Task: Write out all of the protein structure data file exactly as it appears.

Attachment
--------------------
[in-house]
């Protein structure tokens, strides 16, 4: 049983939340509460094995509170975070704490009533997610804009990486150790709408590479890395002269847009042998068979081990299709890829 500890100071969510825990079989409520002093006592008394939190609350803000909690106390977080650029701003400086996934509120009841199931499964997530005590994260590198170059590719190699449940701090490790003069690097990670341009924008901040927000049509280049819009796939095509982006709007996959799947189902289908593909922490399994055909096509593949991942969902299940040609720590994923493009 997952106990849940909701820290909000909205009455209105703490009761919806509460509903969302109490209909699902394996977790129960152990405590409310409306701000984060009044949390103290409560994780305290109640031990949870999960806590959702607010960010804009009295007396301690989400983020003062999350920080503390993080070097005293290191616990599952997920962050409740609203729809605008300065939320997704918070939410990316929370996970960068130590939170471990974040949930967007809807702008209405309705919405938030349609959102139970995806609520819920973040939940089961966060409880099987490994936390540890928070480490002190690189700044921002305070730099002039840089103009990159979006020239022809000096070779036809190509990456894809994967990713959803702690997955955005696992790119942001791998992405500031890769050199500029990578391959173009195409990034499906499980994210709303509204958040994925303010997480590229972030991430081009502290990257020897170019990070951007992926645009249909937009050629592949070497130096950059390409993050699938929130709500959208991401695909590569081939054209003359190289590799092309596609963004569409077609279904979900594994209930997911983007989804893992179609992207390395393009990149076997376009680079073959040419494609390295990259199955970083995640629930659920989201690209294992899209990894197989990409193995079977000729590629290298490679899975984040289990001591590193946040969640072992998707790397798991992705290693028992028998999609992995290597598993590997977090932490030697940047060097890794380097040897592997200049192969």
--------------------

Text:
[in-house]
């Protein structure tokens, strides 16, 4: 049983939340509460094995509170975070704490009533997610804009990486150790709408590479890395002269847009042998068979081990299709890829 500890100071969510825990079989409520002093006592008394939190609350803000909690106390977080650029701003400086996934509120009841199931499964997530005590994260590198170059590719190699449940701090490790003069690097990670341009924008901040927000049509280049819009796939095509982006709007996959799947189902289908593909922490399994055909096509593949991942969902299940040609720590994923493009 997952106990849940909701820290909000909205009455209105703490009761919806509460509903969302109490209909699902394996977790129960152990405590409310409306701000984060009044949390103290409560994780305290109640031990949870999960806590959702607010960010804009009295007396301690989400983020003062999350920080503390993080070097005293290191616990599952997920962050409740609203729809605008300065939320997704918070939410990316929370996970960068130590939170471990974040949930967007809807702008209405309705919405938030349609959102139970995806609520819920973040939940089961966060409880099987490994936390540890928070480490002190690189700044921002305070730099002039840089103009990159979006020239022809000096070779036809190509990456894809994967990713959803702690997955955005696992790119942001791998992405500031890769050199500029990578391959173009195409990034499906499980994210709303509204958040994925303010997480590229972030991430081009502290990257020897170019990070951007992926645009249909937009050629592949070497130096950059390409993050699938929130709500959208991401695909590569081939054209003359190289590799092309596609963004569409077609279904979900594994209930997911983007989804893992179609992207390395393009990149076997376009680079073959040419494609390295990259199955970083995640629930659920989201690209294992899209990894197989990409193995079977000729590629290298490679899975984040289990001591590193946040969640072992998707790397798991992705290693028992028998999609992995290597598993590997977090932490030697940047060097890794380097040897592997200049192969």